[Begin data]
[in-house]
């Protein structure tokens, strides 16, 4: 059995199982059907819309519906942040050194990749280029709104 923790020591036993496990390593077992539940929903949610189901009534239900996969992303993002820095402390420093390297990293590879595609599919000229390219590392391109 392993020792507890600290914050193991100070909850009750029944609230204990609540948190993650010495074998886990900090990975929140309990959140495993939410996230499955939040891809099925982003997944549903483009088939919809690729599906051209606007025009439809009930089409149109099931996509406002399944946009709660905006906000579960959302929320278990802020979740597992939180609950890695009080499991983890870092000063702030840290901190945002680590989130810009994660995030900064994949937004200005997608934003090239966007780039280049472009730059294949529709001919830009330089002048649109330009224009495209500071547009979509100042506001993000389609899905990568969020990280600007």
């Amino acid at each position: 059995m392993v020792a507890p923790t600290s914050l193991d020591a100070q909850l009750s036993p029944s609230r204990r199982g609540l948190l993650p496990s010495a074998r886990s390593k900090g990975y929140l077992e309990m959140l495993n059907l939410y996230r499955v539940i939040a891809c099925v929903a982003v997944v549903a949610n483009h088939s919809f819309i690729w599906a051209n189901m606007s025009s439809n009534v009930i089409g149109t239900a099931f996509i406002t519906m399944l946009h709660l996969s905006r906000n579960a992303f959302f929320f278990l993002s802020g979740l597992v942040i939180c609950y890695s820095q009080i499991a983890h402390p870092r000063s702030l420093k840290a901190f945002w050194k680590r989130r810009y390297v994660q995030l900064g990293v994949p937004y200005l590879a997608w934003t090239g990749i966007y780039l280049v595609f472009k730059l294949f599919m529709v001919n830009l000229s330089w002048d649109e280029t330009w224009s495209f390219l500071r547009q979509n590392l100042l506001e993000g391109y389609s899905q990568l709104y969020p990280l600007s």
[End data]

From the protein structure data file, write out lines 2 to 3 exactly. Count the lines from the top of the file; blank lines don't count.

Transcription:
């Protein structure tokens, strides 16, 4: 059995199982059907819309519906942040050194990749280029709104 923790020591036993496990390593077992539940929903949610189901009534239900996969992303993002820095402390420093390297990293590879595609599919000229390219590392391109 392993020792507890600290914050193991100070909850009750029944609230204990609540948190993650010495074998886990900090990975929140309990959140495993939410996230499955939040891809099925982003997944549903483009088939919809690729599906051209606007025009439809009930089409149109099931996509406002399944946009709660905006906000579960959302929320278990802020979740597992939180609950890695009080499991983890870092000063702030840290901190945002680590989130810009994660995030900064994949937004200005997608934003090239966007780039280049472009730059294949529709001919830009330089002048649109330009224009495209500071547009979509100042506001993000389609899905990568969020990280600007």
């Amino acid at each position: 059995m392993v020792a507890p923790t600290s914050l193991d020591a100070q909850l009750s036993p029944s609230r204990r199982g609540l948190l993650p496990s010495a074998r886990s390593k900090g990975y929140l077992e309990m959140l495993n059907l939410y996230r499955v539940i939040a891809c099925v929903a982003v997944v549903a949610n483009h088939s919809f819309i690729w599906a051209n189901m606007s025009s439809n009534v009930i089409g149109t239900a099931f996509i406002t519906m399944l946009h709660l996969s905006r906000n579960a992303f959302f929320f278990l993002s802020g979740l597992v942040i939180c609950y890695s820095q009080i499991a983890h402390p870092r000063s702030l420093k840290a901190f945002w050194k680590r989130r810009y390297v994660q995030l900064g990293v994949p937004y200005l590879a997608w934003t090239g990749i966007y780039l280049v595609f472009k730059l294949f599919m529709v001919n830009l000229s330089w002048d649109e280029t330009w224009s495209f390219l500071r547009q979509n590392l100042l506001e993000g391109y389609s899905q990568l709104y969020p990280l600007s």